Towards the Open Geospatial Web (eurogeographics edition)
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Towards the Open Geospatial Web (eurogeographics edition)

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A further iteration of the talk given in Trinidad and Finland. This one goes in to creation of geospatial information in addition to the sharing.

A further iteration of the talk given in Trinidad and Finland. This one goes in to creation of geospatial information in addition to the sharing.

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  • Thank you all for having me out, I’m excited to speak on the theme of this conference, the Spatially Enabled Society I come from a background in open source software, and have been working sort of from the grass roots towards a spatially enabled society - having geospatial information just be a substrate on which everything else is built, a public infrastructure like the internet But I’ve always felt that there’s only so far the grass roots can go, and indeed the software I’ve built has all been about helping governments share their existing information. The goal I’ve been working towards is cooperation between all - government, ngo, commercial and citizen, so it’s great to have this opportunity to talk to you all about where I’m coming from, and I imagine to learn far more about your perspectives. The true spatially enabled society is only going to come from everyone cooperating. So I’m hoping to get across some of what I’ve learned in my years making OS software We buy our spaghetti from tratori not mcdonalds. But our children prefer coca cola

Transcript

  • 1. Towards the Open Geospatial Web – Chris Holmes
  • 2. “ Architectures of Participation” – Coined by Tim O’Reilly
  • 3.  
  • 4. An “Architecture of Participation” is both social and technical , leveraging the skills and energy of users as much as possible to cooperate in building something bigger than any single person or organization could alone .
  • 5. Architectures of Participation Software: The first domain to see benefits The process can be applied to other fields
  • 6. Geospatial Data
      • Creation Sharing
  • 7. Primary Goal “…the sources, systems, network linkages, standards, and institutional issues involved in delivering spatially-related data from many different sources to the widest possible group of potential users at affordable costs.”
      • Geo Data Sharing…
    – Groot & McLaughlin 2000
  • 8. The Success of SDIs?
  • 9.
      • Compelling Initiative
      • User at the Center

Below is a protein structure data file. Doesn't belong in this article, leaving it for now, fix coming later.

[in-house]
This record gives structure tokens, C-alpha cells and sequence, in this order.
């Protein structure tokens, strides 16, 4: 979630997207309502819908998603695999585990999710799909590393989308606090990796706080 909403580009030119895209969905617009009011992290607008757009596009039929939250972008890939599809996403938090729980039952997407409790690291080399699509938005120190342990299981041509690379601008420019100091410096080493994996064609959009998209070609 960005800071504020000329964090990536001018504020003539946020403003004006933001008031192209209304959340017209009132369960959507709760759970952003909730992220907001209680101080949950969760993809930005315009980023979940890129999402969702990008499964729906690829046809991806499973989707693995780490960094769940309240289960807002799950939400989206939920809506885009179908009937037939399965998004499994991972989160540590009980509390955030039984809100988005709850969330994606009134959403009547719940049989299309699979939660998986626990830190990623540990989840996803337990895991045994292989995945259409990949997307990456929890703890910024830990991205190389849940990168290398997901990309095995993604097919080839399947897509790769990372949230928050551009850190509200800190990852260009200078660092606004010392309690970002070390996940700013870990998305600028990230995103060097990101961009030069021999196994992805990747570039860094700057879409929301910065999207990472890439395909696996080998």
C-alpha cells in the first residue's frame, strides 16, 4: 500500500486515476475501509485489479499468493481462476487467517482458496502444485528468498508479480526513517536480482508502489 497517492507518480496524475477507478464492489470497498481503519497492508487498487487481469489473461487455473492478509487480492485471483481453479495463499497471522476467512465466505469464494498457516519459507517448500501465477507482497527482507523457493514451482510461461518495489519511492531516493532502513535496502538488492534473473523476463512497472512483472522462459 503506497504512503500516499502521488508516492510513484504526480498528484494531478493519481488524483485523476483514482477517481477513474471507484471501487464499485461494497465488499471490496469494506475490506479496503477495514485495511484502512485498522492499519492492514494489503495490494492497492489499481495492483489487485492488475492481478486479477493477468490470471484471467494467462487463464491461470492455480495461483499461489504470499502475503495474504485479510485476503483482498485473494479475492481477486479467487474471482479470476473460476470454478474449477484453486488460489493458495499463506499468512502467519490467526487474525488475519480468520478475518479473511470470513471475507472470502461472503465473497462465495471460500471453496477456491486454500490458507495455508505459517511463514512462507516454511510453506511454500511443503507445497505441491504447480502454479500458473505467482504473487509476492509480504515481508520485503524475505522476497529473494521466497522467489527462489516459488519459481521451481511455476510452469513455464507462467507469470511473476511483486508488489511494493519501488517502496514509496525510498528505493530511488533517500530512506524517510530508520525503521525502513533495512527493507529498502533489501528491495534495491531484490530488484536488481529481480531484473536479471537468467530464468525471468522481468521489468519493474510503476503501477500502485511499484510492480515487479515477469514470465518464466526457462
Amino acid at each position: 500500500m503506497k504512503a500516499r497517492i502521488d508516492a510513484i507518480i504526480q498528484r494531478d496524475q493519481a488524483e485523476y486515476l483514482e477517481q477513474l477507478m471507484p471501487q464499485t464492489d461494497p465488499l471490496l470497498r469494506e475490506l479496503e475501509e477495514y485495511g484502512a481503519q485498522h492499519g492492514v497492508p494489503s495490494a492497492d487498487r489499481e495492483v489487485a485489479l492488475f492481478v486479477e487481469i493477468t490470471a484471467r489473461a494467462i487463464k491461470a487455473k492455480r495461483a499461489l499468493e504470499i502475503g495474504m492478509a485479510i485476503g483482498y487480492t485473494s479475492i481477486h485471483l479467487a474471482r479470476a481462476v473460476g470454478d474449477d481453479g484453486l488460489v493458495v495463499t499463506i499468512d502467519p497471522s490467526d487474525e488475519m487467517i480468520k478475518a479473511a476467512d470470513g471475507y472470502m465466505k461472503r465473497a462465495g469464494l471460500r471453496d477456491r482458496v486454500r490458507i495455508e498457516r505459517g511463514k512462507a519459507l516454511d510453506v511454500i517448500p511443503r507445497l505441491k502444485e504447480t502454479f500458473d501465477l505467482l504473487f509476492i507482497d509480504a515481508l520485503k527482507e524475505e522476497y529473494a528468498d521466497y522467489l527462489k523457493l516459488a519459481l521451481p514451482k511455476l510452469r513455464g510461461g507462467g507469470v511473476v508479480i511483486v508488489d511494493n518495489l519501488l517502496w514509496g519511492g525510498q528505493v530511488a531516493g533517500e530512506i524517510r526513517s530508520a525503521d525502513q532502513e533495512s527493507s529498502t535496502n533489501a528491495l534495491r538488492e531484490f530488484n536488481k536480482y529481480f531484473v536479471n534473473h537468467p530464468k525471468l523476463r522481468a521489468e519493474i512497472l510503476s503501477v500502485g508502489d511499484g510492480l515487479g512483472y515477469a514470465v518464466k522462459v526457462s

• User Responsibility
      • No Barriers or Difficulty
      • Factors for Success
  • 10. Contribute to Compelling Initiative.
    • Mandated law != useful
    • Few real users
    • No recognition
    • No reward for the effort
    • Try again in five years?
    vs.
  • 11.
    • Quickly add data to quality map
    • Ease of customization
    • Recognition: Shared, emailed, blogged about…
    • Indexed & Searchable
    Contribute to Compelling Initiative
  • 12.
    • Consumers ≠ Producers
    • Data from “official” sources
    • Metadata takes training
    • GIS Professionals Only
    Users as Contributors
  • 13. Users as Contributors
    • Consumers = Producers
    • Everyone encouraged to contribute
    • Community members grow in to experts
    • Even used for ‘real GIS’ …it’s easier than getting on an SDI
    Maps
  • 14. SDI Contributing: Data
  • 15. Hardware
  • 16. Software
  • 17. Metadata
  • 18. Metadata Training
  • 19. A Catalog to Register On
  • 20. Contributing Data to Google…
  • 21.  
  • 22. Barriers to Entry…
    • Browser
    • Metadata
    • Training
    • Server Hardware
    • WMS Software
    • Sharing Agreements
    • Catalog Registration
  • 23. Does user contribution alone make an SDI?
  • 24. Let commercial players run SDI?
    • SDI’s are a public good
    • Commercial players have profit motive
    • Commercial players seek monopoly
    • DANGER: Governments are handing over data
    • without opening it to anyone else!
  • 25. Towards the Open Geo Web
    • Inclusive Infrastructure
    • Single “Geo Web” Project
    • Unlimited Potential
    • Build on existing Architectures
    • of Participation
  • 26. Principles: Towards the Open Geo Web
    • Not just policies,
    • requirements & mandates
    • Align incentives to create
    • a single Geospatial Web
  • 27. Geospatial Data
      • Creation Sharing
  • 28. OpenStreetMap
      • Geo Data Creation:
    • Is already here…
    MapShare™
  • 29. OSM Maps
  • 30. OSM Maps
  • 31. … Though far from mature
    • Licensing is a big problem
    • Tools are unsophisticated
    • Few different workflow options
    • But huge potential has been proven
  • 32. Towards Maturity: Workflow vs
  • 33. Towards Maturity: Scope vs
  • 34. Towards Maturity: Tools
    • Compatibility with GIS tools